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    Activision Brings First-Person Action to Star Trek Gaming With Voyager: Elite Force and TrekWeb Has An Advanced Review!

    Posted: 10:32:27 on August 09 2000
    By: Steve Krutzler
    Dept: Reviews - Games

    Written by Steve Krutzler

    Gallery Shot - The Bridge - Click to enlarge
    Gallery Shot - The Bridge
    (Click to enlarge)
    Star Trek: Voyager - Elite Force
    Windows 95/98/NT/2000
    Coming Soon

    How many times have you listened to Kate Mulgrew barking orders on Voyager and wished someone would just put Janeway out of her misery? Ok, maybe not. But Tuvok can sure be an ass from time to time; really, would anyone miss him?

    Kidding aside (and I am kidding), a cornerstone of Paramountís Star Trek franchise (in front of the camera, at least) has always been a policy of "good behavior," that is, to preserve the integrity of its characters (ok, all except for maybe Quark) by never showing them overly violent or having any of them kick the bucket, unless they want out of their contract, that is. Enter Star Trek: Voyager: Elite Force, the most anticipated of Activisionís new game line marking the debut of first-person action to the Star Trek gaming universe. Now you actually can blow Janeway away on her own bridge! How Torres-err, I mean, un-Starfleet of you.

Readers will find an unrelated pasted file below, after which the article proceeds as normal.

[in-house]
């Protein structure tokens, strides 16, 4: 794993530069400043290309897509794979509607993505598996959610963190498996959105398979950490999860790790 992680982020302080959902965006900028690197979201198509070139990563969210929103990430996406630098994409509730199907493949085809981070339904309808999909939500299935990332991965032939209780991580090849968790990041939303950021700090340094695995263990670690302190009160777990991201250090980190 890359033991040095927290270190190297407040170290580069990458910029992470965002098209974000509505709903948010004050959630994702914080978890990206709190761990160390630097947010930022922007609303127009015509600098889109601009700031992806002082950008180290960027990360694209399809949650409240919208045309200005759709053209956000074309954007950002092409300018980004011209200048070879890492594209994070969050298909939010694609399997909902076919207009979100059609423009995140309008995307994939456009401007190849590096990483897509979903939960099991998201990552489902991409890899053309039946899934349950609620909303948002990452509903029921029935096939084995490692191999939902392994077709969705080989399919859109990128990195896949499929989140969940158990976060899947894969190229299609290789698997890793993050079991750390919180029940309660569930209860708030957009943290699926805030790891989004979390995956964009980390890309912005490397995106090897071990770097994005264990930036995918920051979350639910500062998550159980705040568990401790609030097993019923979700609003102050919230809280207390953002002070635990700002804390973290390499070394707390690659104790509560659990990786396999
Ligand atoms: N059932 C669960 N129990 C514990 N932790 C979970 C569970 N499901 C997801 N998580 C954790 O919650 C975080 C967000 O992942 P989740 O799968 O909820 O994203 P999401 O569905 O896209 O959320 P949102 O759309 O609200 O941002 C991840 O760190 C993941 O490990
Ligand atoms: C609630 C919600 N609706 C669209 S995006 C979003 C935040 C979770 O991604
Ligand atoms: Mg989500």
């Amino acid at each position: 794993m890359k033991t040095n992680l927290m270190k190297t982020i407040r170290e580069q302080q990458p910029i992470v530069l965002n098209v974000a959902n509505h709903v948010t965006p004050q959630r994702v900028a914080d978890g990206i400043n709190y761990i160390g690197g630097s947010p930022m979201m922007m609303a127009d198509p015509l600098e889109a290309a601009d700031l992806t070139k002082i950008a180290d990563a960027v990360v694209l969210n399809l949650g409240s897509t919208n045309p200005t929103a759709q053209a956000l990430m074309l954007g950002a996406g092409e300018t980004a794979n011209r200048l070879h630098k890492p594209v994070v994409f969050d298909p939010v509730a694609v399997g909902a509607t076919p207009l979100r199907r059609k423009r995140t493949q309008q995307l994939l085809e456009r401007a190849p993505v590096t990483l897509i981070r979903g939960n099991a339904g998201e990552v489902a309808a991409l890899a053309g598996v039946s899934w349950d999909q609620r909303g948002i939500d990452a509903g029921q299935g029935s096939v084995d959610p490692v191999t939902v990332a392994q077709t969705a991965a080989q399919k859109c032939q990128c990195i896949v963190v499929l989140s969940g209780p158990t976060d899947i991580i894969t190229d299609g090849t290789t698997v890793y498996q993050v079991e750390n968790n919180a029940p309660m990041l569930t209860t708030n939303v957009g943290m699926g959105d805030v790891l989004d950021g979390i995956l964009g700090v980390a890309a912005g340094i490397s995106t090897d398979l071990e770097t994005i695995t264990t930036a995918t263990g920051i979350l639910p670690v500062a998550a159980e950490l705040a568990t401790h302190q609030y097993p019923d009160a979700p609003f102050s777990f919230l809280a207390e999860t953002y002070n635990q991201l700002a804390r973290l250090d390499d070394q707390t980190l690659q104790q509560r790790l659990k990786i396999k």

Gallery Shot - Borg Vessel - Click to enlarge
    Gallery Shot - Borg Vessel
    (Click to enlarge)
    TrekWeb managed to get its [grubby] paws on the latest beta build of the game, which is about six weeks from the release version. Quite simply, itís impressive. And fun to boot. The initial "training" Borg level is enough to convince you of the superior graphics which are better than any game of its type weíve seen, and the fact that they recreate Trek sets and costumes with eerie accuracy just adds to the visual sensory explosion. Walking around a darkly-lit Borg vessel with drones attacking you and adapting to your weapons is pretty exciting, and even spooky at times.

    But whatís at the heart of any good game is the quality of play. And in this early Borg level I nearly forsook the game as not much more than Doom II or Quake with better graphics. Getting lost in maze-like maps wears quickly. But worry not, once you get into the real meat of game, itís definitely different from any Doom-clone youíve played.

    Gallery Shot - Sickbay/The Doctor - Click to enlarge
    Gallery Shot - Sickbay/The Doctor
    (Click to enlarge)
    The big difference here - aside from the stunningly accurate recreation of the Voyager sets - is the scripting of the game. It really plays more like a game than merely a first-person shooter. "Levels," if you can call them that, are relatively short with specific objectives that the game gears you toward, spliced together with fast-loading cut scenes which reveal yet more fantastic graphics work by the folks at Raven Software (the company that developed the game with Activision).

    The Plot Thickens